Getting a new website is an exciting thing! But what happens to your rankings in Google, Bing, and other search engines after you launch that new website?
Some people expect that just having a new website will automatically make an improvement from a search engine optimization perspective, but that's not always the case. In some cases a business launches a new website to find that they have disappeared from search, making it nearly impossible for anyone to find them even when searching their brand name.
The reason this happens is the search engines no longer understand your website the way that had in the past. Imagine if your hometown completely changed all of the streets. One day you go back and expect everything to be the same, but it's not. You'd have a very difficult time finding your way around. Eventually you'd start remembering the layout of the streets and be able to easily navigate which would happen quicker if it wasn't confusing, right?
The same thing happens with a search engine. They have to relearn your website and the less "confusing" it is for them, the quicker you'll return or have no loss at all.
By following these 5 tips, you'll be less likely to disappear from search engines after a new website launch.
5 Tips for Helping Search Engines Understand Your New Website
1. Be proactive, not reactive. Have a plan in place BEFORE your new website launches.
We're telling you right now that a search engine won't just automatically understand what you changed. The purpose of the next 4 tips are to help them understand as quickly as possible.
2. Give the search engines a map.
Many times on a new website launch your URLs will change. This is one major cause of a decrease in visibility. Google expects a page to be in a certain location, but it no longer is which causes a 404 error (page not found). Google and the other search engines don't like these. If you map out old urls to new urls using 301 redirects (permanently moved), the search engines will automatically know the location of the new page. Additionally any inbound link power to those pages should be carried over to the new page. This can be a tedious task, but it should be done and in place before the new website launch.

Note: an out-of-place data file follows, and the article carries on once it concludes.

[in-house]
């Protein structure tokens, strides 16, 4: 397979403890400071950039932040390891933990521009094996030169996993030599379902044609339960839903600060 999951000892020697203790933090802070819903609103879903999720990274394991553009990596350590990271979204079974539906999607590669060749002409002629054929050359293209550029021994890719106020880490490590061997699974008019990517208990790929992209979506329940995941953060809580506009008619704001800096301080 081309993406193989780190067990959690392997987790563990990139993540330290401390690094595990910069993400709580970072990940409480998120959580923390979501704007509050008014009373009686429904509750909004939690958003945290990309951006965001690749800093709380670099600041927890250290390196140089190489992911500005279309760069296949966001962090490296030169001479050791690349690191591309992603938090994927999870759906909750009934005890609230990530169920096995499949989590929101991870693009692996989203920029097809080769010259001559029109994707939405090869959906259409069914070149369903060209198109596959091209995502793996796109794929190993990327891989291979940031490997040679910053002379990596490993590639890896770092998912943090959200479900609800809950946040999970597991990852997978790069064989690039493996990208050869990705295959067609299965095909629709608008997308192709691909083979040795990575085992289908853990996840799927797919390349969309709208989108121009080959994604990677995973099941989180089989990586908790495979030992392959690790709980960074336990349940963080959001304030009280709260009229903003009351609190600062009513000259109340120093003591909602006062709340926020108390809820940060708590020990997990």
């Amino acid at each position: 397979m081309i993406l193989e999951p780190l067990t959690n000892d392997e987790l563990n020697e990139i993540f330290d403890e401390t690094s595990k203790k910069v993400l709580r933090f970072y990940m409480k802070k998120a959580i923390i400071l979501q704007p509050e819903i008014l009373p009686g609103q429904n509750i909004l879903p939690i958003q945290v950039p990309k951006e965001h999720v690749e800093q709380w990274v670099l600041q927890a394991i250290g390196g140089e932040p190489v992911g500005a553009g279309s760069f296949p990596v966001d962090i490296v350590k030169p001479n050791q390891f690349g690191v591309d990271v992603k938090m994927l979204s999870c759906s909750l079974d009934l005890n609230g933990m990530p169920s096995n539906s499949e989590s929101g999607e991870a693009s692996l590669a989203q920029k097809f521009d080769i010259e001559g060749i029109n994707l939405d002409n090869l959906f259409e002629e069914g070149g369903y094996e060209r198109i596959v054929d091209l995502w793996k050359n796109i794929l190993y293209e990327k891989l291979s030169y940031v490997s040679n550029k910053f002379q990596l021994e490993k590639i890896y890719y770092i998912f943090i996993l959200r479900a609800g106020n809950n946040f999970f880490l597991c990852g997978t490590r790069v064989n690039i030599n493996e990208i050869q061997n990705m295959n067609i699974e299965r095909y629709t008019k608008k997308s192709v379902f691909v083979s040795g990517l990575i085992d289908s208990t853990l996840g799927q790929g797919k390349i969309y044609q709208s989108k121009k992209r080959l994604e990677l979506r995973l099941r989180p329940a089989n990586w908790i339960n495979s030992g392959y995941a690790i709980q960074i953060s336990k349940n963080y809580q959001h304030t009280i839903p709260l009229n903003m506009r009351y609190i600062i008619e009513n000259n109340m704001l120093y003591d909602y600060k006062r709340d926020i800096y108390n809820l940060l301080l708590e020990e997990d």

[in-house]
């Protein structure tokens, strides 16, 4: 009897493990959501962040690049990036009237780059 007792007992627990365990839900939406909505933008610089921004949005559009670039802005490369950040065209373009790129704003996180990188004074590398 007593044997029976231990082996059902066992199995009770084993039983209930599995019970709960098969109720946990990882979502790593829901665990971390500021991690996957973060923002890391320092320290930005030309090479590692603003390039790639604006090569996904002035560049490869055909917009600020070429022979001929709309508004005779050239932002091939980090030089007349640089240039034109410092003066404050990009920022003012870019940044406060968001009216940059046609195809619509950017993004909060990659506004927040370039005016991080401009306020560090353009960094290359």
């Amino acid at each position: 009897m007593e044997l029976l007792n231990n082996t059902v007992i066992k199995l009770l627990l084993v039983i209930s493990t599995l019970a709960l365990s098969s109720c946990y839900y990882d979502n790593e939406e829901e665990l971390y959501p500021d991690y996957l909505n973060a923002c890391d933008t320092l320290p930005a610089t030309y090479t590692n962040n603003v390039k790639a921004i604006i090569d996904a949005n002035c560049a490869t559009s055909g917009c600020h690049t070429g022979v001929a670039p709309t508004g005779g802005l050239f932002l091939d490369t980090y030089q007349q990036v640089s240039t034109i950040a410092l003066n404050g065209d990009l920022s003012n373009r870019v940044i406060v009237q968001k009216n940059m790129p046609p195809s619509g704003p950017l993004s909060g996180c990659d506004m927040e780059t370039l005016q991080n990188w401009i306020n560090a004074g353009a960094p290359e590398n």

3. Don't forget old SEO achievements.
If your old website was successfully ranking for search terms, generating traffic and leads make sure your new website is optimized to carry on that success. As long as your old website had Google Analytics in place, you should be able to collect this data easily. Make sure your SEO person has all of this data on hand.
4. Use Google Webmaster Tools.
You should have this in place on your old website as well, but if not...definitely have it in place on the new one. By verifying your website with Google Webmaster tools you'll have more information about how Google sees your website. Additionally you'll get notifications when errors take place.
5. Have an XML sitemap in place.
An XML sitemap is a search engine friendly map of your websites structure. Remember, we're trying to make this very easy for the search engines. Create the sitemap and submit the sitemap through Google Webmaster Tools and Bing Webmaster Tools.
These are just 5 steps you can take to avoid losses in search engine visibility. They won't solve everything but it they cover the basics. If you can't do them yourself, be sure your developer or SEO knows they are important to you. Also remember that general SEO best practices should be implemented as well.
If you've never considered SEO on your old site or your new site, you might just be treading water.